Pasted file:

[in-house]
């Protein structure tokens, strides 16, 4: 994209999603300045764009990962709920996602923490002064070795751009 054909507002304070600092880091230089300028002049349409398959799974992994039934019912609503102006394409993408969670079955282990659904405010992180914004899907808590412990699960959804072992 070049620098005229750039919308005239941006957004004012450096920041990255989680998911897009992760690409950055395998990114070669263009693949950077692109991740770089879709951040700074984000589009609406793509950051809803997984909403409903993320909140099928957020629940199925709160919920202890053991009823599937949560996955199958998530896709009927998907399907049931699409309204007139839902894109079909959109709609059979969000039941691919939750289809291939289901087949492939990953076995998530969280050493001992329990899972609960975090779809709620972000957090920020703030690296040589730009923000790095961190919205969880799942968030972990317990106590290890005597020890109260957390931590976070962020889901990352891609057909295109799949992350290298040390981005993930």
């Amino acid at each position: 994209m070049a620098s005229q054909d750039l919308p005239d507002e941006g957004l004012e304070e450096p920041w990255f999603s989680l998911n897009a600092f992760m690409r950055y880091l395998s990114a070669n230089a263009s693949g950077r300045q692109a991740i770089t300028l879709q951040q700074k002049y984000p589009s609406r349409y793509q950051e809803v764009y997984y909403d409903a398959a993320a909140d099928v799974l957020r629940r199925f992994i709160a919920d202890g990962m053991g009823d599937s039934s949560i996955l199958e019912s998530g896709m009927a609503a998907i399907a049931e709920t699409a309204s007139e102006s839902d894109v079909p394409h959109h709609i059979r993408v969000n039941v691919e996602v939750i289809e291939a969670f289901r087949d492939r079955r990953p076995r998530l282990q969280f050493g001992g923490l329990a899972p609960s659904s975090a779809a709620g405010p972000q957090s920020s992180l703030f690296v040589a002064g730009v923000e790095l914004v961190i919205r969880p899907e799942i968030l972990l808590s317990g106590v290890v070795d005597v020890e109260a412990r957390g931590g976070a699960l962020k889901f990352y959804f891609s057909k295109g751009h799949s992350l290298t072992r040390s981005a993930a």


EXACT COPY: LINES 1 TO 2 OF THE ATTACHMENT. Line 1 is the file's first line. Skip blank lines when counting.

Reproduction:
[in-house]
């Protein structure tokens, strides 16, 4: 994209999603300045764009990962709920996602923490002064070795751009 054909507002304070600092880091230089300028002049349409398959799974992994039934019912609503102006394409993408969670079955282990659904405010992180914004899907808590412990699960959804072992 070049620098005229750039919308005239941006957004004012450096920041990255989680998911897009992760690409950055395998990114070669263009693949950077692109991740770089879709951040700074984000589009609406793509950051809803997984909403409903993320909140099928957020629940199925709160919920202890053991009823599937949560996955199958998530896709009927998907399907049931699409309204007139839902894109079909959109709609059979969000039941691919939750289809291939289901087949492939990953076995998530969280050493001992329990899972609960975090779809709620972000957090920020703030690296040589730009923000790095961190919205969880799942968030972990317990106590290890005597020890109260957390931590976070962020889901990352891609057909295109799949992350290298040390981005993930």